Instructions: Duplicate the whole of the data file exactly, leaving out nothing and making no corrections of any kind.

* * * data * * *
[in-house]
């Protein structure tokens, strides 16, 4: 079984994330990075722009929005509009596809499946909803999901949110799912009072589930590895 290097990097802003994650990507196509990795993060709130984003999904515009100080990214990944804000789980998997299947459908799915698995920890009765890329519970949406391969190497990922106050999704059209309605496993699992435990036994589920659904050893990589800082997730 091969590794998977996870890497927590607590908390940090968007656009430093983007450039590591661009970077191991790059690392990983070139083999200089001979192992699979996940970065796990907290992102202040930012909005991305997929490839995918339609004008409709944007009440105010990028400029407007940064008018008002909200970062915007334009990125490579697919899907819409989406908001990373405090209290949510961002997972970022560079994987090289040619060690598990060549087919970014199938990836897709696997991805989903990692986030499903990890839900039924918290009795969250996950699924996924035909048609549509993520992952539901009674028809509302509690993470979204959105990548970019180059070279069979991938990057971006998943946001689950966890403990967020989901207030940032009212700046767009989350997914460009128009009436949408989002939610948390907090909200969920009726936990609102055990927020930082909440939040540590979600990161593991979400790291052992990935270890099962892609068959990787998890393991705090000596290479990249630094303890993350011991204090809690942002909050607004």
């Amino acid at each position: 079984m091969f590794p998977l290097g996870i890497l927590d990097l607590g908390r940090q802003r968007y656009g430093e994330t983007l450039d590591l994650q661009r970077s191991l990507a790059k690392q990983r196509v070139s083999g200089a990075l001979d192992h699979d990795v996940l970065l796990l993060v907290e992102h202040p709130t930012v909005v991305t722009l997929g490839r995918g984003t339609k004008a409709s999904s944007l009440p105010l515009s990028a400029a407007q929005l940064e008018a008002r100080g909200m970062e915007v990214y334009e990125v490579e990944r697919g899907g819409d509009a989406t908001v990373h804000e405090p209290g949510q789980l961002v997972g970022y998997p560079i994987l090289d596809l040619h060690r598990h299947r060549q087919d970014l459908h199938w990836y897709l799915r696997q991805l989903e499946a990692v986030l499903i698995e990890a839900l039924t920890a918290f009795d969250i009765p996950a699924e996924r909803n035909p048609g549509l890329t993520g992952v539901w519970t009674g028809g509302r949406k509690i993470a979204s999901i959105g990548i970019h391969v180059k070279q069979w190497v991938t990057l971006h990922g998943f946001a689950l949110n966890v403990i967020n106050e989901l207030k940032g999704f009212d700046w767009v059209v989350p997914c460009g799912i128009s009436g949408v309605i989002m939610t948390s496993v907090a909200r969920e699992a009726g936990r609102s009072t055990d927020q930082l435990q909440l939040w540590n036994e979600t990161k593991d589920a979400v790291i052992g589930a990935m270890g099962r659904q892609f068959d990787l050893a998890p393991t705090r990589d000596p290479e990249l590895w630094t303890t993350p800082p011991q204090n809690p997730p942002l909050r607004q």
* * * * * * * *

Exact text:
[in-house]
């Protein structure tokens, strides 16, 4: 079984994330990075722009929005509009596809499946909803999901949110799912009072589930590895 290097990097802003994650990507196509990795993060709130984003999904515009100080990214990944804000789980998997299947459908799915698995920890009765890329519970949406391969190497990922106050999704059209309605496993699992435990036994589920659904050893990589800082997730 091969590794998977996870890497927590607590908390940090968007656009430093983007450039590591661009970077191991790059690392990983070139083999200089001979192992699979996940970065796990907290992102202040930012909005991305997929490839995918339609004008409709944007009440105010990028400029407007940064008018008002909200970062915007334009990125490579697919899907819409989406908001990373405090209290949510961002997972970022560079994987090289040619060690598990060549087919970014199938990836897709696997991805989903990692986030499903990890839900039924918290009795969250996950699924996924035909048609549509993520992952539901009674028809509302509690993470979204959105990548970019180059070279069979991938990057971006998943946001689950966890403990967020989901207030940032009212700046767009989350997914460009128009009436949408989002939610948390907090909200969920009726936990609102055990927020930082909440939040540590979600990161593991979400790291052992990935270890099962892609068959990787998890393991705090000596290479990249630094303890993350011991204090809690942002909050607004």
């Amino acid at each position: 079984m091969f590794p998977l290097g996870i890497l927590d990097l607590g908390r940090q802003r968007y656009g430093e994330t983007l450039d590591l994650q661009r970077s191991l990507a790059k690392q990983r196509v070139s083999g200089a990075l001979d192992h699979d990795v996940l970065l796990l993060v907290e992102h202040p709130t930012v909005v991305t722009l997929g490839r995918g984003t339609k004008a409709s999904s944007l009440p105010l515009s990028a400029a407007q929005l940064e008018a008002r100080g909200m970062e915007v990214y334009e990125v490579e990944r697919g899907g819409d509009a989406t908001v990373h804000e405090p209290g949510q789980l961002v997972g970022y998997p560079i994987l090289d596809l040619h060690r598990h299947r060549q087919d970014l459908h199938w990836y897709l799915r696997q991805l989903e499946a990692v986030l499903i698995e990890a839900l039924t920890a918290f009795d969250i009765p996950a699924e996924r909803n035909p048609g549509l890329t993520g992952v539901w519970t009674g028809g509302r949406k509690i993470a979204s999901i959105g990548i970019h391969v180059k070279q069979w190497v991938t990057l971006h990922g998943f946001a689950l949110n966890v403990i967020n106050e989901l207030k940032g999704f009212d700046w767009v059209v989350p997914c460009g799912i128009s009436g949408v309605i989002m939610t948390s496993v907090a909200r969920e699992a009726g936990r609102s009072t055990d927020q930082l435990q909440l939040w540590n036994e979600t990161k593991d589920a979400v790291i052992g589930a990935m270890g099962r659904q892609f068959d990787l050893a998890p393991t705090r990589d000596p290479e990249l590895w630094t303890t993350p800082p011991q204090n809690p997730p942002l909050r607004q």